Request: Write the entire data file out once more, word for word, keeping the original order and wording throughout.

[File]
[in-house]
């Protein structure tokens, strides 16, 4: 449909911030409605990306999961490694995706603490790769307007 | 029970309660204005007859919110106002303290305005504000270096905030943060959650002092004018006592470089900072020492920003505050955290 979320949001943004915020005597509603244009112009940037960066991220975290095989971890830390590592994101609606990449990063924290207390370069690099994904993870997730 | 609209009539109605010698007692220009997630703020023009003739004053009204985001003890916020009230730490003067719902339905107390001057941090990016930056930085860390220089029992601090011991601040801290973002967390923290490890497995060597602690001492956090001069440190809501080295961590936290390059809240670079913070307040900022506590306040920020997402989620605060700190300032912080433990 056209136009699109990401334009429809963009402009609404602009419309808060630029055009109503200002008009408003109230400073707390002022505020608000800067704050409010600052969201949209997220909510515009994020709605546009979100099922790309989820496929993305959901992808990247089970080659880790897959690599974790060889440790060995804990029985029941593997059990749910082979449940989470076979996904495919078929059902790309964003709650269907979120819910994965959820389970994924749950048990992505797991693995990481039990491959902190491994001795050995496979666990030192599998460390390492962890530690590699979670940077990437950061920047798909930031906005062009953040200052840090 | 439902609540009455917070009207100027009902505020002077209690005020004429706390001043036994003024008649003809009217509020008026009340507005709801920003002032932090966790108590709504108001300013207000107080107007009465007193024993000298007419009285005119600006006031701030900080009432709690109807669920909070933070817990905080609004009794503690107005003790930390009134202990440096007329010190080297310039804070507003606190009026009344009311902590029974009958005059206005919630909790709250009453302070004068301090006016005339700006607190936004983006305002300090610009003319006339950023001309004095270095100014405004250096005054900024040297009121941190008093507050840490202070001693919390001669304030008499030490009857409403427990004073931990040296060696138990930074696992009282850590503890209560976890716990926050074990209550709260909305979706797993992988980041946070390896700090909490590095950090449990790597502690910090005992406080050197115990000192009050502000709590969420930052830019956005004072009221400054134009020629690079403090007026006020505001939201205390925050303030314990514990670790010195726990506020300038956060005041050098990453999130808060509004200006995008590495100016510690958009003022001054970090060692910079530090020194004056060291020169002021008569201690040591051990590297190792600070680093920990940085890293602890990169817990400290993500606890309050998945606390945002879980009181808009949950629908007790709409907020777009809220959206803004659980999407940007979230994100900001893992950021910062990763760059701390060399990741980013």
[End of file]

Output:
[in-house]
């Protein structure tokens, strides 16, 4: 449909911030409605990306999961490694995706603490790769307007 | 029970309660204005007859919110106002303290305005504000270096905030943060959650002092004018006592470089900072020492920003505050955290 979320949001943004915020005597509603244009112009940037960066991220975290095989971890830390590592994101609606990449990063924290207390370069690099994904993870997730 | 609209009539109605010698007692220009997630703020023009003739004053009204985001003890916020009230730490003067719902339905107390001057941090990016930056930085860390220089029992601090011991601040801290973002967390923290490890497995060597602690001492956090001069440190809501080295961590936290390059809240670079913070307040900022506590306040920020997402989620605060700190300032912080433990 056209136009699109990401334009429809963009402009609404602009419309808060630029055009109503200002008009408003109230400073707390002022505020608000800067704050409010600052969201949209997220909510515009994020709605546009979100099922790309989820496929993305959901992808990247089970080659880790897959690599974790060889440790060995804990029985029941593997059990749910082979449940989470076979996904495919078929059902790309964003709650269907979120819910994965959820389970994924749950048990992505797991693995990481039990491959902190491994001795050995496979666990030192599998460390390492962890530690590699979670940077990437950061920047798909930031906005062009953040200052840090 | 439902609540009455917070009207100027009902505020002077209690005020004429706390001043036994003024008649003809009217509020008026009340507005709801920003002032932090966790108590709504108001300013207000107080107007009465007193024993000298007419009285005119600006006031701030900080009432709690109807669920909070933070817990905080609004009794503690107005003790930390009134202990440096007329010190080297310039804070507003606190009026009344009311902590029974009958005059206005919630909790709250009453302070004068301090006016005339700006607190936004983006305002300090610009003319006339950023001309004095270095100014405004250096005054900024040297009121941190008093507050840490202070001693919390001669304030008499030490009857409403427990004073931990040296060696138990930074696992009282850590503890209560976890716990926050074990209550709260909305979706797993992988980041946070390896700090909490590095950090449990790597502690910090005992406080050197115990000192009050502000709590969420930052830019956005004072009221400054134009020629690079403090007026006020505001939201205390925050303030314990514990670790010195726990506020300038956060005041050098990453999130808060509004200006995008590495100016510690958009003022001054970090060692910079530090020194004056060291020169002021008569201690040591051990590297190792600070680093920990940085890293602890990169817990400290993500606890309050998945606390945002879980009181808009949950629908007790709409907020777009809220959206803004659980999407940007979230994100900001893992950021910062990763760059701390060399990741980013």